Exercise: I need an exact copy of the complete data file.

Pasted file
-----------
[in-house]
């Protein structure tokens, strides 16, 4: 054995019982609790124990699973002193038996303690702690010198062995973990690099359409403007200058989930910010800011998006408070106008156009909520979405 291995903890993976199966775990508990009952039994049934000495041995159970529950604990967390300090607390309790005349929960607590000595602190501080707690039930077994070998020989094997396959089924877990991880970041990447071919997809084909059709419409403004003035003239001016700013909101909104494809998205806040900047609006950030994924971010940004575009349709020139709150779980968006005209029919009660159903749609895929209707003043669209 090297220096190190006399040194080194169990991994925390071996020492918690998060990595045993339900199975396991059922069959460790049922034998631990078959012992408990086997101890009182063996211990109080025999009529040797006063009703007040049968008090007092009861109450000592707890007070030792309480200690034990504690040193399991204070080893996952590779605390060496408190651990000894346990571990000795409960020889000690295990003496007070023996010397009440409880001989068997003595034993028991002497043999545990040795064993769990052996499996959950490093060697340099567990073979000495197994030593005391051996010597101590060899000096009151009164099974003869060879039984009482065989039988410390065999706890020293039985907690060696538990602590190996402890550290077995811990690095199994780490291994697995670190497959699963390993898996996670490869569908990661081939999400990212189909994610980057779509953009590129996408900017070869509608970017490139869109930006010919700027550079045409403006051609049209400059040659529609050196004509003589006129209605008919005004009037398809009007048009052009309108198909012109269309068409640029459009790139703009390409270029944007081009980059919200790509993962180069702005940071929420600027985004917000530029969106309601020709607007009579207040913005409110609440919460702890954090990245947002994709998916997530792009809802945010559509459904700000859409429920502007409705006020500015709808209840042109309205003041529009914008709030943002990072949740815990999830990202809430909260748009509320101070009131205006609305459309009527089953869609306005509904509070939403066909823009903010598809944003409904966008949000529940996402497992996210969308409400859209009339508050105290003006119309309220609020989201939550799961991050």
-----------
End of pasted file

[in-house]
């Protein structure tokens, strides 16, 4: 054995019982609790124990699973002193038996303690702690010198062995973990690099359409403007200058989930910010800011998006408070106008156009909520979405 291995903890993976199966775990508990009952039994049934000495041995159970529950604990967390300090607390309790005349929960607590000595602190501080707690039930077994070998020989094997396959089924877990991880970041990447071919997809084909059709419409403004003035003239001016700013909101909104494809998205806040900047609006950030994924971010940004575009349709020139709150779980968006005209029919009660159903749609895929209707003043669209 090297220096190190006399040194080194169990991994925390071996020492918690998060990595045993339900199975396991059922069959460790049922034998631990078959012992408990086997101890009182063996211990109080025999009529040797006063009703007040049968008090007092009861109450000592707890007070030792309480200690034990504690040193399991204070080893996952590779605390060496408190651990000894346990571990000795409960020889000690295990003496007070023996010397009440409880001989068997003595034993028991002497043999545990040795064993769990052996499996959950490093060697340099567990073979000495197994030593005391051996010597101590060899000096009151009164099974003869060879039984009482065989039988410390065999706890020293039985907690060696538990602590190996402890550290077995811990690095199994780490291994697995670190497959699963390993898996996670490869569908990661081939999400990212189909994610980057779509953009590129996408900017070869509608970017490139869109930006010919700027550079045409403006051609049209400059040659529609050196004509003589006129209605008919005004009037398809009007048009052009309108198909012109269309068409640029459009790139703009390409270029944007081009980059919200790509993962180069702005940071929420600027985004917000530029969106309601020709607007009579207040913005409110609440919460702890954090990245947002994709998916997530792009809802945010559509459904700000859409429920502007409705006020500015709808209840042109309205003041529009914008709030943002990072949740815990999830990202809430909260748009509320101070009131205006609305459309009527089953869609306005509904509070939403066909823009903010598809944003409904966008949000529940996402497992996210969308409400859209009339508050105290003006119309309220609020989201939550799961991050």